My Research in Writing DISCOVERY OF DESIRE
What kind of research did you do to write Discovery of Desire? What was the most interesting thing you discovered?
ORIGINALLY POSTED ON LORI'S READING CORNER, 5 September, 2016
Seth and Mina’s story begins in 1850’s Bombay (now called Mumbai) before returning to London, so I had a fascinating (and dark) history to research. In 1850, India was under British rule, a colonization made possible by the first forays into the territory by the East India Company, an organization that came into existence modestly-enough in the late 16th century and grew into a powerful, militarized, multi-national corporation.
The East India Company was the British government’s agent in India until 1857, and because of its long history of trade and foreign competition, the company had formed enormous security forces, and a vast administrative network. That meant English men in India, hundreds of soldiers and civil servants, with the means and desire to marry.
I had a really basic knowledge of India’s history, but somewhere along the way, I saw an article about a book by Anne de Courcy, titled The Fishing Fleet: Husband Hunting in the Raj. De Courcy had written a fascinating book about women in the late-19th and early-20th century who had travelled to India to marry the English civil servants, soldiers and businessmen living and making their fortunes in India.
But in reading that book, I learned that English women had been traveling to wed men in India for far longer than that. A couple centuries longer, in fact. These venture girls, as they were called, left their homes—prepared to leave them forever—in hope of marriage.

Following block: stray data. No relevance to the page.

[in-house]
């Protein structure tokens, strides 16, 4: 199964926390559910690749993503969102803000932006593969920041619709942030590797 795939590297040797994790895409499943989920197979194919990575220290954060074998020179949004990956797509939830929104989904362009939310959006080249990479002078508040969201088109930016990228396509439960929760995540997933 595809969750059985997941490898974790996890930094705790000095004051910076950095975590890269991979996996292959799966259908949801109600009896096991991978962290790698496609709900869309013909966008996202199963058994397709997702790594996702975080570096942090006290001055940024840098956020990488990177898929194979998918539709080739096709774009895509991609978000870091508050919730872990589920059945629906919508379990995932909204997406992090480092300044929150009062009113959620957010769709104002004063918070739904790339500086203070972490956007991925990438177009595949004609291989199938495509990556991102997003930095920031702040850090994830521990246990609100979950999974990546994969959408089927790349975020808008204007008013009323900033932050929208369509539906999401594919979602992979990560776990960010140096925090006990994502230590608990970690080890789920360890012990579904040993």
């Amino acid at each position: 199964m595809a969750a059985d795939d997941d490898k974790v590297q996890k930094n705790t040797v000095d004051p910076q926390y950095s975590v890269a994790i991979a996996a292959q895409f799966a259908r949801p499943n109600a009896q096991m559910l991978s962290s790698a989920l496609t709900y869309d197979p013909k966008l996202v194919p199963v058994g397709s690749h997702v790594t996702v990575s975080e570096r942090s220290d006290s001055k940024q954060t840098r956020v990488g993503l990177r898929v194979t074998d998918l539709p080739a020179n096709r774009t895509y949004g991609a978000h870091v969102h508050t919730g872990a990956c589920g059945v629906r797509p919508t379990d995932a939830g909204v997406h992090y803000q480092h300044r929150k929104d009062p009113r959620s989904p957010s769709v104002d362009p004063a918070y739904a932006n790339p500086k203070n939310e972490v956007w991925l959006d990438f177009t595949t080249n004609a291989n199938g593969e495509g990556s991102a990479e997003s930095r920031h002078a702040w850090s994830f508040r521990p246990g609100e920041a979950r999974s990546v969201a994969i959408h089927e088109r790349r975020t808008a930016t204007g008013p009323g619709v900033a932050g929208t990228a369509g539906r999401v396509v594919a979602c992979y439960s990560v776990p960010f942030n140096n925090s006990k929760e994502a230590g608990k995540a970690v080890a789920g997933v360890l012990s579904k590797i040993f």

The prospect of life and marriage in India frightened some of the women, and thrilled others. Some regretted their choice, others found contentment. The reality of living in India for many meant living an isolated existence on remote plantations, or losing their children to illness, or sending them back to England to be educated and not seeing them for years on end.
As the daughter of an Okinawan woman who married a white American, and adopted a new country as her home, I was moved by the courage and struggles these women faced. While my mother flies to Okinawa from Chicago, via Tokyo, in about 15 hours, these women sailed for three months, over a dangerous ocean. When I think of all that they left, all the comforts of fluency in their native language, the easy understanding of their culture and humor and slang, the sense of acceptance and belonging living among your countrymen, I can’t help but mourn their lives a little.
Sending my heroine, Wilhelmina Adams, along with her sister, Emma, across that ocean to India, tearing them away from their five sisters in Chesterfield, England, to wed, to survive, I was reminded of those Venture Girls. Adventurous or desperate, their lives are endless fascinating and poignant.